Linked by Thom Holwerda on Thu 24th Sep 2009 19:17 UTC
Internet Explorer Earlier this week, Google launched Chrome Frame, a plugin for Internet Explorer 6/7/8 which replaces the Trident rendering engine with Chrome's rendering and JavaScript engine for better performance and superior standards compliance. Microsoft has responded to this release, claiming it makes Internet Explorer less secure. Note: What database category do I put this in? Internet Explorer? Google? Choices, choices!
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RE[4]: Comment by Kroc
by lemur2 on Fri 25th Sep 2009 12:12 UTC in reply to "RE[3]: Comment by Kroc"
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You claim that Microsoft doesn't follow standards but you are aware that IE8 renders strict W3C standards by default, don't you?

It follows a small sub-set of W3C standards, but it doesn't implement most of them.

So don't you mean that while they support current W3C standards you feel they should support more?

No, I mean that IE8 doesn't support most of the current W3C standards.

Which is what I said.

What you should have specifically said is that IE8 doesn't pass the Acid 3 test,

That is true as well.

which contains draft CSS3 elements that may in fact be changed or removed in the final proposal.

Here is the list of W3C standards that acid3 tests.
Standards tested

The following standards are tested by Acid3:

* DOM Level 2 Traversal (subtests 1–6)
* DOM Level 2 Range (subtests 7–11)
* Content-Type: image/png; text/plain (subtests 14–15)
* <object> handling and HTTP status codes (subtest 16)
* DOM Level 2 Core (subtests 17, 21)
* DOM Level 2 Events (subtests 17, 30–32)
* CSS Selectors (subtests 33–40)
* DOM Level 2 Style (subtest 45)
* DOM Level 2 HTML (subtest 60)
* DOM Level 2 Views
* ECMAScript GC (subtests 26–27)
* Unicode 5.0 UTF-16 (subtest 68)
* Unicode 5.0 UTF-8 (subtest 70)
* HTML 4.0 Transitional (subtest 71)
* HTML 4.01 Strict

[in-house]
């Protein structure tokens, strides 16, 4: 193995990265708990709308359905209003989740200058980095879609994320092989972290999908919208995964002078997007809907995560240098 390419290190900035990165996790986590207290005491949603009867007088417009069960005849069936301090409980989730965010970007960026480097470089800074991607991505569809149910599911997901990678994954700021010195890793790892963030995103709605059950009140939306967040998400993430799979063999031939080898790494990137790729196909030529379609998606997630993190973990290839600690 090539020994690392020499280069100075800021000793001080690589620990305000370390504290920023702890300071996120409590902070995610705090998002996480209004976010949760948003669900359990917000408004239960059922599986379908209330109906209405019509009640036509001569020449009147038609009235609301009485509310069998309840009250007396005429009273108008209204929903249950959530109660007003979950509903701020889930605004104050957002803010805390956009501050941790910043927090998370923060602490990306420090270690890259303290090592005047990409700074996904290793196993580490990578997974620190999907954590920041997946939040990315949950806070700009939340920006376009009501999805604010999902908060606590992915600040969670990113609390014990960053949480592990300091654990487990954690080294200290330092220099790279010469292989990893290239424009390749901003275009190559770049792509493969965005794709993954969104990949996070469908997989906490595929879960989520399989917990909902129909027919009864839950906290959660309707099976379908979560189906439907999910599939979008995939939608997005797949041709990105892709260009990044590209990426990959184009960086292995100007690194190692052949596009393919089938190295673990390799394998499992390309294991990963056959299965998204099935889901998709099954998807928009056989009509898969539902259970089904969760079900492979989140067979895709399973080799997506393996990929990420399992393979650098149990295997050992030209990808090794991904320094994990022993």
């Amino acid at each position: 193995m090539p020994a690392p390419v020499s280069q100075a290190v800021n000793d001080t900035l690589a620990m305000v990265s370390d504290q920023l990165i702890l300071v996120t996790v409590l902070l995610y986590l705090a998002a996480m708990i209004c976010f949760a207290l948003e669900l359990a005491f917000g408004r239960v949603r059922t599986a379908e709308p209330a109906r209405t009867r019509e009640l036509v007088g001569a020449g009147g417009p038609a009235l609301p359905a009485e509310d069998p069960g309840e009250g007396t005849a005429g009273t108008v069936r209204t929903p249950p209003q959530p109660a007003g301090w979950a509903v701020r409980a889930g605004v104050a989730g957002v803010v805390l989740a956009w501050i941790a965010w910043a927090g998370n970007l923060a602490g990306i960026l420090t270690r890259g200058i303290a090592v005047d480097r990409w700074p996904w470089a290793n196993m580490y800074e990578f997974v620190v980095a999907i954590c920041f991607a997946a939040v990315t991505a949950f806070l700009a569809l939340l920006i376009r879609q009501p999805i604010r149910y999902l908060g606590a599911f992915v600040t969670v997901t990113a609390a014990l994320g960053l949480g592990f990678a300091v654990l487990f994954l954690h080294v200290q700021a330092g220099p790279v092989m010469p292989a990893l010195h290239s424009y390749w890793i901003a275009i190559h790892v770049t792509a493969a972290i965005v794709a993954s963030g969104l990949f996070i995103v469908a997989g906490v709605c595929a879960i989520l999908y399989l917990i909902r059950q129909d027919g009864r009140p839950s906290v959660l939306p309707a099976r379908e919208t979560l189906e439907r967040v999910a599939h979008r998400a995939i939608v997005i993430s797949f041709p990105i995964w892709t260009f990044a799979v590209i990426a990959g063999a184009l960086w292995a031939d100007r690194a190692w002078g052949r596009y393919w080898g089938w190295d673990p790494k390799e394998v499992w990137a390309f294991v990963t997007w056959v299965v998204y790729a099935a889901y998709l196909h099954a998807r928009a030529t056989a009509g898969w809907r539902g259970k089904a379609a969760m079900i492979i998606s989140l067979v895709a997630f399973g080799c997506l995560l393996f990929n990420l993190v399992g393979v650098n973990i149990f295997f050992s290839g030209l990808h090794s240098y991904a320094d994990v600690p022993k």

* SVG 1.1 (subtests 74, 78)
* SVG 1.1 Fonts (subtests 77, 79)
* SMIL 2.1 (subtests 75–76)
* ECMAScript Conformance (subtests 81-96)
* Data URI scheme (subtest 97)
* XHTML 1.0 Strict (subtest 98)
* HTTP 1.1 Protocol

Sorry, but there is no CSS3 tests there, the only CSS tests are CSS 2.1.

Here we have people calling IE "crap" for not following draft standards that may not even be part of a proposal that in itself is merely a suggested guideline.

Did you actually read the list of tests included in acid3?

Which of these is still draft, do you think?

I can give you some help if you want:

- DOM Level 2 was published in late 2000.
- CSS level 2 was developed by the W3C and published as a Recommendation in May 1998.
- The first edition of ECMA-262 (ECMAScript) was adopted by the ECMA General Assembly of June 1997.
- Unicode 5.0 July 2006
- December 1997 HTML 4.0 was published as a W3C Recommendation
- December 1999 HTML 4.01 was published as a W3C Recommendation.
- SVG 1.1 became a W3C Recommendation on January 14, 2003.
- The HTML 4.01 specification references the data URI scheme
- XHTML 1.0 Strict is the XML equivalent to strict HTML 4.01, in January 2000 it was officially adopted as a W3C Recommendation.
- The HTTP 1.1 standard as defined in RFC 2068 was officially released in January 1997.
- SMIL 2.1 became a W3C Recommendation in December 2005.

Funny how that is rarely noted.

That is because it isn't actually true. That means that most people don't "lie for Microsoft", I suppose.

Of course why bother stating the details when you are ideologically driven and just want people to use something other than IE.

How many details did you want?

Since I have supplied the details, don't you look more than a little silly now?

Why not just state that you just plain don't want an MS browser to be dominate? It's intellectually honest at least and you'll find plenty of support.


Please read the list of web standards tested by acid3, compare that to my list of dates provided above, and then point out which are still draft, and only then get on your high horse.

-- I don't suppose I am ever going to get an apology from you, am I? Oh well, c'est la vie.

Edited 2009-09-25 12:25 UTC

Reply Parent Score: 4